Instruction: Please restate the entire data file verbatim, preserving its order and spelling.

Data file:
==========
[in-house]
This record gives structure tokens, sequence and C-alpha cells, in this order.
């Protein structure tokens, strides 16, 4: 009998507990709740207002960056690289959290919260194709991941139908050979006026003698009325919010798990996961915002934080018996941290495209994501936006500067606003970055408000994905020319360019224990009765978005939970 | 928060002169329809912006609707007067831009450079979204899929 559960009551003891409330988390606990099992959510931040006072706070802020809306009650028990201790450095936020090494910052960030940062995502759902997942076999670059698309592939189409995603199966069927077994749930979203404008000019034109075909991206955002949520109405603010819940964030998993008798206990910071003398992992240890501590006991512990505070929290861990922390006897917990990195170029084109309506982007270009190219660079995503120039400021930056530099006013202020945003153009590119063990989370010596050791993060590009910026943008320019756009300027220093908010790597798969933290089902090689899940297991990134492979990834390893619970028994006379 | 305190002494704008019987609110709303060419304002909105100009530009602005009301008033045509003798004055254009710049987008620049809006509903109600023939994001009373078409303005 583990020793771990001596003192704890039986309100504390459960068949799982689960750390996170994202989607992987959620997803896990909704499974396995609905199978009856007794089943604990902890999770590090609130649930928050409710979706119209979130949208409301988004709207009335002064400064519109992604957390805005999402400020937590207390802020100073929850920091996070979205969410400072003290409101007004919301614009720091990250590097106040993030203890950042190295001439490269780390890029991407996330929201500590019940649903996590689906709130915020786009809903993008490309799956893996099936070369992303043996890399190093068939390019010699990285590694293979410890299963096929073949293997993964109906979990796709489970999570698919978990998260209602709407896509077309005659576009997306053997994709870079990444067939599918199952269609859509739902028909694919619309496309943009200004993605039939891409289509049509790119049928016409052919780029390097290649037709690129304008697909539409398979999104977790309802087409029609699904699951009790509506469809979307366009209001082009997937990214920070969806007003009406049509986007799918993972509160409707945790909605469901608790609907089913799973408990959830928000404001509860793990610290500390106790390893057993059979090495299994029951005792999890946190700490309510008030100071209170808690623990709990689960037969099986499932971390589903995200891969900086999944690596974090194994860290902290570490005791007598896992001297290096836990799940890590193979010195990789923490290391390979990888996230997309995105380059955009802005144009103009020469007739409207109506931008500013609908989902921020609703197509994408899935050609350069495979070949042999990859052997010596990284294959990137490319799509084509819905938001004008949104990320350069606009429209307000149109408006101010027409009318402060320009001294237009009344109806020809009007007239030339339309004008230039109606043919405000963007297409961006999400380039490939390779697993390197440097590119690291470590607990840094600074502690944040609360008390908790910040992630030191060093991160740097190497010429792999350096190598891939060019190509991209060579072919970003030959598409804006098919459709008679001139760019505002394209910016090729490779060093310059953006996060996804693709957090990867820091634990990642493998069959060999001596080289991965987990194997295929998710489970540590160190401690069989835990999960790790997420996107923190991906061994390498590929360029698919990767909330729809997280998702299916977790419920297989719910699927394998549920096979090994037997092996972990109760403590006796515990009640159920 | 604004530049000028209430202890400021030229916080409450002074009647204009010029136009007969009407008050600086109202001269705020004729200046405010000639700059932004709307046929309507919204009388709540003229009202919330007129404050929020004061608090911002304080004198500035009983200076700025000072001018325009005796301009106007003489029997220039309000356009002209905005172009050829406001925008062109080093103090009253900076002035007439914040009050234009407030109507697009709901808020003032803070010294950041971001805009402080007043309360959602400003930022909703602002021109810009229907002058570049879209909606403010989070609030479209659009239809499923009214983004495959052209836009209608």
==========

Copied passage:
[in-house]
This record gives structure tokens, sequence and C-alpha cells, in this order.
């Protein structure tokens, strides 16, 4: 009998507990709740207002960056690289959290919260194709991941139908050979006026003698009325919010798990996961915002934080018996941290495209994501936006500067606003970055408000994905020319360019224990009765978005939970 | 928060002169329809912006609707007067831009450079979204899929 559960009551003891409330988390606990099992959510931040006072706070802020809306009650028990201790450095936020090494910052960030940062995502759902997942076999670059698309592939189409995603199966069927077994749930979203404008000019034109075909991206955002949520109405603010819940964030998993008798206990910071003398992992240890501590006991512990505070929290861990922390006897917990990195170029084109309506982007270009190219660079995503120039400021930056530099006013202020945003153009590119063990989370010596050791993060590009910026943008320019756009300027220093908010790597798969933290089902090689899940297991990134492979990834390893619970028994006379 | 305190002494704008019987609110709303060419304002909105100009530009602005009301008033045509003798004055254009710049987008620049809006509903109600023939994001009373078409303005 583990020793771990001596003192704890039986309100504390459960068949799982689960750390996170994202989607992987959620997803896990909704499974396995609905199978009856007794089943604990902890999770590090609130649930928050409710979706119209979130949208409301988004709207009335002064400064519109992604957390805005999402400020937590207390802020100073929850920091996070979205969410400072003290409101007004919301614009720091990250590097106040993030203890950042190295001439490269780390890029991407996330929201500590019940649903996590689906709130915020786009809903993008490309799956893996099936070369992303043996890399190093068939390019010699990285590694293979410890299963096929073949293997993964109906979990796709489970999570698919978990998260209602709407896509077309005659576009997306053997994709870079990444067939599918199952269609859509739902028909694919619309496309943009200004993605039939891409289509049509790119049928016409052919780029390097290649037709690129304008697909539409398979999104977790309802087409029609699904699951009790509506469809979307366009209001082009997937990214920070969806007003009406049509986007799918993972509160409707945790909605469901608790609907089913799973408990959830928000404001509860793990610290500390106790390893057993059979090495299994029951005792999890946190700490309510008030100071209170808690623990709990689960037969099986499932971390589903995200891969900086999944690596974090194994860290902290570490005791007598896992001297290096836990799940890590193979010195990789923490290391390979990888996230997309995105380059955009802005144009103009020469007739409207109506931008500013609908989902921020609703197509994408899935050609350069495979070949042999990859052997010596990284294959990137490319799509084509819905938001004008949104990320350069606009429209307000149109408006101010027409009318402060320009001294237009009344109806020809009007007239030339339309004008230039109606043919405000963007297409961006999400380039490939390779697993390197440097590119690291470590607990840094600074502690944040609360008390908790910040992630030191060093991160740097190497010429792999350096190598891939060019190509991209060579072919970003030959598409804006098919459709008679001139760019505002394209910016090729490779060093310059953006996060996804693709957090990867820091634990990642493998069959060999001596080289991965987990194997295929998710489970540590160190401690069989835990999960790790997420996107923190991906061994390498590929360029698919990767909330729809997280998702299916977790419920297989719910699927394998549920096979090994037997092996972990109760403590006796515990009640159920 | 604004530049000028209430202890400021030229916080409450002074009647204009010029136009007969009407008050600086109202001269705020004729200046405010000639700059932004709307046929309507919204009388709540003229009202919330007129404050929020004061608090911002304080004198500035009983200076700025000072001018325009005796301009106007003489029997220039309000356009002209905005172009050829406001925008062109080093103090009253900076002035007439914040009050234009407030109507697009709901808020003032803070010294950041971001805009402080007043309360959602400003930022909703602002021109810009229907002058570049879209909606403010989070609030479209659009239809499923009214983004495959052209836009209608």